to either container but not both
"""
left_diff_container = c1 - c2
right_diff_container = c2 - c1
return left_diff_container + right_diff_container
def subcontainer(c1, c2):
"""
Return true if c1 is a subcontainer of c2, otherwise returns false
"""
for item in c1.items():
if item in c2.items():
if c2.count(item) < c1.count(item):
return False
return True
def remove_repeats(c):
"""
Removes all but one copy of each item in the container
"""
items = c.items()
for item in items:
c.erase_all(item)
for item in items:
c.insert(item)
def similar(c1, c2):
"""
Return true if the two containers are similar, otherwise false
"""
for item in c1.items():
if item not in c2.items():
return False
for item in c2.items():
if item not in c1.items():
return False
return True
2.
class ChangeJar:
def __init__(self, coins={}):
"""
Initialize the jar with coins of different denomination
"""
self.__coins = {25: 0, 10: 0, 5: 0, 1: 0}
for coin in coins.keys():
if coin in self.__coins.keys():
self.__coins[coin] = coins[coin]
def get_change(self, dollar_amt):
"""
Return a jar object that contains the number of quarters,
dimes, nickels, and pennies to create the exact amount of
the given dollar
"""
# Create a copy of the content of this jar so we won't modify
# the original. We do this so that while processing and we found
# out that it's not possible to create a change then at least
# we haven't modified the original copy
coins_copy = self.__coins.copy()
# Convert the dollar to cents to make it easy to get a change
total_cents = dollar_amt * 100
# Work with making a change containing as fewest possible number of coins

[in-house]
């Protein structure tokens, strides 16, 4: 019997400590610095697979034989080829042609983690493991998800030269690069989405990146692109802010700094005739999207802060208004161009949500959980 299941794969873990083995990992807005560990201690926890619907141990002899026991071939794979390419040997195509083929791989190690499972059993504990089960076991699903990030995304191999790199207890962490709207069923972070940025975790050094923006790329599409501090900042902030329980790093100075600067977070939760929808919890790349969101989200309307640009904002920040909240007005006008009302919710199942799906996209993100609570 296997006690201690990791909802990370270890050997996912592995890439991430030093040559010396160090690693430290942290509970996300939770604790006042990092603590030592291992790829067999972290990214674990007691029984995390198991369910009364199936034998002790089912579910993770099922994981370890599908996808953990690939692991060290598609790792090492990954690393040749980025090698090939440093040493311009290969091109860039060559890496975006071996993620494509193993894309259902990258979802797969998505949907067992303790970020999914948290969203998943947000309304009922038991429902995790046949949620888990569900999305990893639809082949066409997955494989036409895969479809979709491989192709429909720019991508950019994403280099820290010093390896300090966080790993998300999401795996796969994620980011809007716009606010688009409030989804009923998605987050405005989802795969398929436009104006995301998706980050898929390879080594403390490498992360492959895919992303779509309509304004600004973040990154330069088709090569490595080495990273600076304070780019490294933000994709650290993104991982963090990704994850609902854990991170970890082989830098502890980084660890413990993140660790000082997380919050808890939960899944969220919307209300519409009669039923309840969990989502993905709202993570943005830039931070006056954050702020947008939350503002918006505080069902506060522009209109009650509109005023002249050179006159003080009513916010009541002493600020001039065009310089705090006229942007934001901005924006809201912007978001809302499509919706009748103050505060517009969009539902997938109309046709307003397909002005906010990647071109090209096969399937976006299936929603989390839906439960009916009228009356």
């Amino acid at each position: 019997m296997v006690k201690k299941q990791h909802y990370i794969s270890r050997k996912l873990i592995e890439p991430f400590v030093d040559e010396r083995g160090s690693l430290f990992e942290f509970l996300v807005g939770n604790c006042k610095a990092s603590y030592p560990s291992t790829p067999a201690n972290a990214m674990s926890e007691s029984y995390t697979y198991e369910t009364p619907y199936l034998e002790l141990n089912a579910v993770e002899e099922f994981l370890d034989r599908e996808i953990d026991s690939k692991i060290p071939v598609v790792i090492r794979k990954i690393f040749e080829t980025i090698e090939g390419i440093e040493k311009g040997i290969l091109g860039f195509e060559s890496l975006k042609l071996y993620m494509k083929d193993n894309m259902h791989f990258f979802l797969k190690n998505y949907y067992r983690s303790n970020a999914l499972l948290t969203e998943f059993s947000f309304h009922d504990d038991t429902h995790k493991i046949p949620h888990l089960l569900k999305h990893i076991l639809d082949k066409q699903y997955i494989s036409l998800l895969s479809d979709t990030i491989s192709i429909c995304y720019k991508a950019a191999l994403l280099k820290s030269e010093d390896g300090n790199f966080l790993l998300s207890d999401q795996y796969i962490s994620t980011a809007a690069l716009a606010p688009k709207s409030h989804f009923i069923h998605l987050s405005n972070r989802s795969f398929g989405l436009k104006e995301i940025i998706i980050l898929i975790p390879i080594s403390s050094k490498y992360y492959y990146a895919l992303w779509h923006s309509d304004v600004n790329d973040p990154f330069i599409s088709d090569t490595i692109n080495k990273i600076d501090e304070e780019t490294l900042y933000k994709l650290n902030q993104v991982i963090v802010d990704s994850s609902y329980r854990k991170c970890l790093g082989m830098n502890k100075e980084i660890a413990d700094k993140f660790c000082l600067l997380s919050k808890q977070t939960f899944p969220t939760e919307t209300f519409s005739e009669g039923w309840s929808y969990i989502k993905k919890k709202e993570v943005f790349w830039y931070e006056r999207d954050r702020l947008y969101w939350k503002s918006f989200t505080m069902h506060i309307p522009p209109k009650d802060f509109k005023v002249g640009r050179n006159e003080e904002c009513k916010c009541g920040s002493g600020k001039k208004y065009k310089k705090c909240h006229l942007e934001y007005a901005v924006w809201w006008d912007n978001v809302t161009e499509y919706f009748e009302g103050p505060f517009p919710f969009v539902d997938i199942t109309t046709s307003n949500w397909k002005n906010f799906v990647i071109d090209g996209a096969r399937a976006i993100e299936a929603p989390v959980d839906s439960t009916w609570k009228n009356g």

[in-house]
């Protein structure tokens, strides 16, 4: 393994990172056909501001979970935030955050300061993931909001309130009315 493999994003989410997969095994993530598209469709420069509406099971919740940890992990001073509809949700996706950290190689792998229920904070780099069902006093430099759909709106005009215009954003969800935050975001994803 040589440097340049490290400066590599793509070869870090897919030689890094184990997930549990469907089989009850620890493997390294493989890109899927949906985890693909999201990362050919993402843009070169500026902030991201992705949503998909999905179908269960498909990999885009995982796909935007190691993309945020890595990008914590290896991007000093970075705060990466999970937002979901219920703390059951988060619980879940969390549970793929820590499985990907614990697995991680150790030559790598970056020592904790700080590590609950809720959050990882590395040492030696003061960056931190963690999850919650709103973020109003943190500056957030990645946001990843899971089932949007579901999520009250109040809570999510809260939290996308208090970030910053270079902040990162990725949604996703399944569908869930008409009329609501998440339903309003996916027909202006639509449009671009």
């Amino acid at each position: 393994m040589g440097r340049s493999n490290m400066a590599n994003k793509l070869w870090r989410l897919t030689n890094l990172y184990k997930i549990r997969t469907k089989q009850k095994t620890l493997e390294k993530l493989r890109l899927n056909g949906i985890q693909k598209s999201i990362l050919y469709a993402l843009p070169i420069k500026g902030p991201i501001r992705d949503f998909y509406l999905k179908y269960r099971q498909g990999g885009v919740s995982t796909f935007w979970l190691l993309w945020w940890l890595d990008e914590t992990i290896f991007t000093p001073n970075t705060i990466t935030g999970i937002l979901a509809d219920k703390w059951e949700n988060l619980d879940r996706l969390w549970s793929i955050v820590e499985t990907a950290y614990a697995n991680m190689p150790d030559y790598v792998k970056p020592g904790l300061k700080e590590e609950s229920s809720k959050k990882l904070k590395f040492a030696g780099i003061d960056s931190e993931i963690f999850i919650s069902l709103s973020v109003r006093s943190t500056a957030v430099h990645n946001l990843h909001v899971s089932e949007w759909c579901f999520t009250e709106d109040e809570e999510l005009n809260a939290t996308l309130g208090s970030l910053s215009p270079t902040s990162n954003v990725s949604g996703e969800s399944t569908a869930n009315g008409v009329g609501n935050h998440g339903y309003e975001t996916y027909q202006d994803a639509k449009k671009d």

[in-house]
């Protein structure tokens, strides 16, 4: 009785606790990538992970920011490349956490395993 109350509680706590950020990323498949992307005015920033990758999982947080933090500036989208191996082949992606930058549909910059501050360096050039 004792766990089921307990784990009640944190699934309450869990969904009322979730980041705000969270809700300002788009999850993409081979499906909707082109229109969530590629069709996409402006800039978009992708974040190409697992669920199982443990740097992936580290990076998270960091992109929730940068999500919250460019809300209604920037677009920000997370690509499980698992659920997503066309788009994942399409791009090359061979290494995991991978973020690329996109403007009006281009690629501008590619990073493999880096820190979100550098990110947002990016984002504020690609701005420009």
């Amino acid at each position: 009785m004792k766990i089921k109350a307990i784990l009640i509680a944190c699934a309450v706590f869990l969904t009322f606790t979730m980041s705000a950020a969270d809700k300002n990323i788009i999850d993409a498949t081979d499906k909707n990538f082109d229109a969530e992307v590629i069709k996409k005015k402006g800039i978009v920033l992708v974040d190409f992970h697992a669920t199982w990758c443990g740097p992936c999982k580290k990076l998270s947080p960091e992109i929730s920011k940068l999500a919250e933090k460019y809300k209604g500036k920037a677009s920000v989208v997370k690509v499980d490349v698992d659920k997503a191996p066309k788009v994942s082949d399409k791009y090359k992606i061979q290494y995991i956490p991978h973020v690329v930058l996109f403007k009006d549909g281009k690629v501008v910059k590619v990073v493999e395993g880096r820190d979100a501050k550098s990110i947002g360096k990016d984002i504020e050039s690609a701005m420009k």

coins_change = {25: 0, 10: 0, 5: 0, 1: 0}
while total_cents > 0:
if total_cents >= 25 and coins_copy[25] > 0:
coins_change[25] += 1
coins_copy[25] -= 1
total_cents -= 25
elif total_cents >= 10 and coins_copy[10] > 0:
coins_change[10] += 1
coins_copy[10] -= 1
total_cents -= 10
elif total_cents >= 5 and coins_copy[5] > 0:
coins_change[5] += 1
coins_copy[5] -= 1
total_cents -= 5
elif total_cents >= 1 and coins_copy[1] > 0:
coins_change[1] += 1
coins_copy[1] -= 1
total_cents -= 1
else:
# If code reaches here, we ran out of coins for change
# So we return an empty jar
return ChangeJar()
# If code reaches here, we successfully made the change
self.__coins = coins_copy
return ChangeJar(coins_change)
def __getitem__(self, coin):
"""
Return the quantity of a coin
"""
if coin in self.__coins.keys():
return self.__coins[coin]
if coin < 25:
return 0
raise StopIteration
def insert(self, coin_value, num_coins):
"""
Add more coins of a particular value
"""
if coin_value not in self.__coins.keys():
return
self.__coins[coin_value] += num_coins
def total_value(self):
"""
Return the total dollar value of the jar
"""
cents = self.__coins[25] * 25
cents += self.__coins[10] * 10
cents += self.__coins[5] * 5
cents += self.__coins[1]
return cents / 100
def __str__(self):
"""
Return a string representation of the Jar
"""
string = str(self.__coins[25] )+ " quarters, "
string += str(self.__coins[10]) + " dimes, "
string += str(self.__coins[5]) + " nickels, and "
string += str(self.__coins[1]) + " pennies"
return string
def __repr__(self):
"""
Return a printable string representation of the jar
"""
string = str(self.__coins[25]) + " quarters, "
string += str(self.__coins[10]) + " dimes, "
string += str(self.__coins[5]) + " nickels, and "
string += str(self.__coins[1]) + " pennies"
return string
def __add__(self, other_jar):
"""
Returns a Jar that contains all the coins from this Jar and
the other jar
"""
coins = dict()
coins[25] = self.__coins[25] + other_jar.__coins[25]
coins[10] = self.__coins[10] + other_jar.__coins[10]
coins[5] = self.__coins[5] + other_jar.__coins[5]
coins[1] = self.__coins[1] + other_jar.__coins[1]
return ChangeJar(coins)
def __eq__(self, other_jar):
"""
Returns true if the two change jars have exactly the
same number of coins of each type
"""
return self.__coins[25] == other_jar.__coins[25] \
and self.__coins[10] == other_jar.__coins[10] \
and self.__coins[5] == other_jar.__coins[5]\
and self.__coins[1] == other_jar.__coins[1]
def __ne__(self, other_jar):
"""
Returns true if the two change jars are not equal of
the same number of coins of each type
"""
return self.__coins[25] != other_jar.__coins[25] \
or self.__coins[10] != other_jar.__coins[10] \
or self.__coins[5] != other_jar.__coins[5] \
or self.__coins[1] != other_jar.__coins[1]
```